Kieren knew love well enough; he'd loved and been loved before.
He'd never been cherished before.
Simon loved him the way poets wrote about love, and artists drew. Simon loved him enough to die for him, and it was both frightening and comforting at the same time. Rick had risked death to get away from Roarton, and it had killed him; Simon had risked death to stay, and Kieren couldn't stand the thought of losing him.
Kieren would wake up to Simon grabbing a book or burying his face in a pillow, pretending he hadn't been watching Kieren while he slept. Simon would wave him goodbye after a visit and turn around two, three times during his walk away, as if needing to check Kieren hadn't disappeared.
"I'm not going anywhere," Kieren had told him over and over, and he hadn't added, "Where would I go anyway?" in months. Simon took things to heart, and wouldn't always admit when he was hurt.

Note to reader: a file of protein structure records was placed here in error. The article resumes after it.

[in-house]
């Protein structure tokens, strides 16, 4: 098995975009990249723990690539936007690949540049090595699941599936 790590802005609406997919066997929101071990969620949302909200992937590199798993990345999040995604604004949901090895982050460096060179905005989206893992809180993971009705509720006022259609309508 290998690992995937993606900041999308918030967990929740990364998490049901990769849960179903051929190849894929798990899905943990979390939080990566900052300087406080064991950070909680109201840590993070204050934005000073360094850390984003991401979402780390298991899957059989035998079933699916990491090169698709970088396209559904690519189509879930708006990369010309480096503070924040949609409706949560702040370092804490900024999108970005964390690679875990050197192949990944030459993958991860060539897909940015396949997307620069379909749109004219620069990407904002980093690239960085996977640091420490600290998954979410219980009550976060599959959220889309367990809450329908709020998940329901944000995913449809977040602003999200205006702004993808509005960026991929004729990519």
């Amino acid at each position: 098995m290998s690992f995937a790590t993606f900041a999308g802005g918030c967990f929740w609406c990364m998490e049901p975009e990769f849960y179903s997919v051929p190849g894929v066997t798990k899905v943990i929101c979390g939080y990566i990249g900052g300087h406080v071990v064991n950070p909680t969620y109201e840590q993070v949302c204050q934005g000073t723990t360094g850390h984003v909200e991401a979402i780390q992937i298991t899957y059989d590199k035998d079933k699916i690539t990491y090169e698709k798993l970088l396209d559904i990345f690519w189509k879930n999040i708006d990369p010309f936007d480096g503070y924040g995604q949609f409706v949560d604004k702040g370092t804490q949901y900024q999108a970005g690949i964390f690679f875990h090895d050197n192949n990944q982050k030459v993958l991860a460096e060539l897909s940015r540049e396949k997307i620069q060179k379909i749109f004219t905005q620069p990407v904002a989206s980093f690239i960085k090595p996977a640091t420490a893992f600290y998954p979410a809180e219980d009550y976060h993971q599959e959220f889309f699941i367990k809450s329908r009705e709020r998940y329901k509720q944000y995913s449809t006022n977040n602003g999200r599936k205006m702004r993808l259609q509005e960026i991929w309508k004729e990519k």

Kieren knew he liked Simon, but he didn't love Simon the way Simon loved him, recklessly and unconditionally. He didn't mind the thought of staying with Simon for the rest of his second life, but love was complicated, tied up with family and bullets and lost friends, and he wasn't certain he wanted it.
It was complicated further by how Kieren couldn't fathom how Simon's mind worked at times, and he was increasingly sure Simon felt the same way about him. Sometimes talking to Simon felt like talking in a different language, because Simon often took him seriously when he was clearly being sarcastic, and other times Simon would be utterly confused by a simple question or simple answer.
Simon was an open book and a mystery at the same time, to the point where he wished he had Amy around so they could nickname him Agatha Christie. He already had plenty of in-jokes with Jem. He hadn't had enough with Amy.
Simon still hesitated every time they kissed, as if waiting for permission, but he had no qualms about draping himself over Kieren with no regards for their surroundings. It wasn't just an act of defiance, like when they would take a train together and sit side by side, one of them resting their head on the other's shoulder and ignoring anyone who glared at them for it. Sometimes Simon was wholly oblivious, sliding a hand under Kieren's shirt or taking Kieren's wrist and kissing his fingers one by one in front of his parents.
Kieren couldn't decide if Simon's quirks were funny or frustrating at first, but after a period of fluctuating between both answers, he started to think of the quirks as sweet.